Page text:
By contrast, the person who added Biskupic’s name to the list might have been unaware that he had issued a press release regarding prevention of voter fraud in the upcoming election. A press release like this is the kind of news that doesn’t necessarily travel with lightning speed.

This press release appears to have been completely proper — and didn’t even require intervention by the Bush Administration. Certainly Biskupic was aware of local dissatisfaction over his handling of past allegations of voter fraud. Even if nobody in the Bush Administration had ever mentioned it, it was likely part of the talk of the town. As an ethical prosecutor, Biskupic might have thought to himself: I can’t respond to this criticism by bringing unfounde prosecutions, obviously — but I can show local officials that I am aware of the issue and treat it seriously.

Doesn’t that make a lot more sense than the time-travel required by the Democrats’ Georgia Thompson theory?

I guess we’ll learn more about it tomorrow, when Gonzales testifies.

16 Responses to “Why Was Biskupic Taken off the Firing List? This Could Be Why”

  1. I hear Joseph Goebbels was an excellent father, but then…… Really, some actions could be benign, but the totality?

    Relatively ot;

    “And today, in a letter to the RNC, the White House made their position clear: you have to give them to us first. There ‘exists a clear and indisputable Executive Branch interest’ in the emails on the RNC-issued accounts, wrote Emmet Flood, Special Counsel to the President.”

    A commenter @ emptywheel asks; “What is the
    statute of limitations on RICO? Or, which USA would you send to the WH BEFORE 2009?

    semanticleo (2f60f4)

  2. Ah, yes, the old voter fraud.

    So far the Rove Voter Fraud initiative has netted 86 convictions, none of which was part of an organized conspiracy. Also featured are such miscarriages of justice as convicting a non-citizen who filled out a voter registration form he was handed at DMV.

    To put the extent of voter fraud in perspective, in the same period of time, Zeus has claimed over 300 lives with lightning bolts.

    No wonder we need to disenfranchise the Negroes, e.g., with the Georgia ID program that featured ID that couldn’t be obtained anywhere within the city of Atlanta. (No Patterico poster or commenter has bothered to defend the particulars of the Georgia law. I wonder why.)

    Andrew J. Lazarus (4e7e11)

  3. Andrew: you caught us. everything the GOP does is driven by our desire to screw blacks and other minorities. we all get together (after getting an email from Karl Rove), sit around a burning cross and ask: what can we do today that keeps blacks, women, illegal immigrants and the poor in their place? Last year we decided to disenfranchise blacks by requiring people showing up to vote to prove that they were in fact who they said they were. Next year, we’re going to….. oops, I’ve got to go, I’ve said too much.

    steve sturm (40e5a6)

  4. I’m pretty sure that it is DOJ policy that every office of the US Attorney — including Division offices in each district — have a specific AUSA desigated as the “Election Duty Officer” for every national election. That person is responsible for handling all election day calls reporting irregularities, or inquiries regarding voting procedures.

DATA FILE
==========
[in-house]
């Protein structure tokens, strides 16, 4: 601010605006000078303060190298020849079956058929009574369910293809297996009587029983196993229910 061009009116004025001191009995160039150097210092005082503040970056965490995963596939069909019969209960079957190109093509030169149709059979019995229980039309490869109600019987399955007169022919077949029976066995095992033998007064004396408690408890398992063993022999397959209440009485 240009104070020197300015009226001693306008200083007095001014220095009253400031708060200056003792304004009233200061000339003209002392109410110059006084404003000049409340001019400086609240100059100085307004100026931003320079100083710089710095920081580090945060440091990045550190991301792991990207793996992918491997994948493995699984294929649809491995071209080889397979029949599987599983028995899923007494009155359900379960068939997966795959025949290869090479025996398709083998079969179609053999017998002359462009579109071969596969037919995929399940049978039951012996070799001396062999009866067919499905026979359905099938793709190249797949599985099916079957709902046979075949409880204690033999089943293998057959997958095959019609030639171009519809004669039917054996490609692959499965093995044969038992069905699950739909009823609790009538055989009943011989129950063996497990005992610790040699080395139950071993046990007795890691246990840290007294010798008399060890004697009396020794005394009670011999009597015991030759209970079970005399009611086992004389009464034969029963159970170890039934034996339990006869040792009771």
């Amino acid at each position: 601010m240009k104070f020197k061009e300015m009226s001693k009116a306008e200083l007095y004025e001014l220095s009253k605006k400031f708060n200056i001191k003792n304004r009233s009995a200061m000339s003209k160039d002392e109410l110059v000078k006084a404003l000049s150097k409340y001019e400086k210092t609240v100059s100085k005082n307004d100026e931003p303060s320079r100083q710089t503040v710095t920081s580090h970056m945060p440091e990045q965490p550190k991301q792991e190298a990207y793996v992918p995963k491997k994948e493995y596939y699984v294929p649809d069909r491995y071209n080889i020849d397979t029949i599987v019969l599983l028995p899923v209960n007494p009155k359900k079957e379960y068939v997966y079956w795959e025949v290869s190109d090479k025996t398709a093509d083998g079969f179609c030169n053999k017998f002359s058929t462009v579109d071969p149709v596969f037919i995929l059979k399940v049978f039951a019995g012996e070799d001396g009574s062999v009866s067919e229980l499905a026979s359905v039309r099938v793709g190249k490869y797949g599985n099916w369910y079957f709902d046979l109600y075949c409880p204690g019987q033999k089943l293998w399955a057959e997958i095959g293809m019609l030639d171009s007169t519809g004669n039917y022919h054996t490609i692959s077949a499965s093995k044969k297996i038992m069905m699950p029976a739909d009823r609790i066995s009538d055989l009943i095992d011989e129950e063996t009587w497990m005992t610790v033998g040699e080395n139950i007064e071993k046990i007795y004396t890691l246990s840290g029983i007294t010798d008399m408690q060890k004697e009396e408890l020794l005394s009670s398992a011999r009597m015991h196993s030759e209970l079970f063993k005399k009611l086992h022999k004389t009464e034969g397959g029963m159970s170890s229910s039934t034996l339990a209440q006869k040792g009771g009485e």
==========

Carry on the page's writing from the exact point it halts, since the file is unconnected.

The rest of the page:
This is necessary because every election, without fail, some local business, restaurant, etc., offers some kind of promotion that “rewards” people who have voted. Sometimes its a harmless as a free slice of pie just for showing your voter registration card. These kinds of “inducements” or “rewards” are illegal under federal law — no matter how minor — and its the job of the Election Duty Officer to call up the offender and advise them of the law and the need to discontinue the promotion.

    WLS (077d0d)

  5. So, Steve: how come so few cases of voter fraud turned up, that we would be better off with an anti-lightning campaign, and why is there no place to get Voter ID within miles of Atlanta? It is not, of course, the case that everything the GOP does is to screw blacks and other minorities, but the Georgia Voter ID law was an example of an act to screw blacks. The Civil Rights Division at DoJ knew that, too, until the professionals there were conveniently replaced with Bushbots.

    Andrew J. Lazarus (7d46f9)

  6. WLS,

    That’s my impression from the press release: it’s a national program. But it’s more effective when well publicized. What I’m highlighting is Biskupic’s decision to issue a press release — showing he wants to be proactive on the issue.

    Patterico (818020)

  7. with the Georgia ID program that featured ID that couldn’t be obtained anywhere within the city of Atlanta.

    (a) Except as provided in subsection (c) of this Code section, each elector shall present proper identification to a poll worker at or prior to completion of a voteŕs certificate at any polling place and prior to such persońs admission to the enclosed space at such polling place. Proper identification shall consist of any one of the following:
    (1) A Georgia driveŕs license which was properly issued by the appropriate state agency;
    (2) A valid Georgia voter identification card issued under Code Section 21-2-417.1 or other valid identification card issued by a branch, department, agency, or entity of the State of Georgia, any other state, or the United States authorized by law to issue personal identification, provided that such identification card contains a photograph of the elector;
    (3) A valid United States passport;
    (4) A valid employee identification card containing a photograph of the elector and issued by any branch, department, agency, or entity of the United States government, this state, or any county, municipality, board, authority, or other entity of this state;
    (5) A valid United States military identification card, provided that such identification card contains a photograph of the elector; or
    (6) A valid tribal identification card containing a photograph of the elector.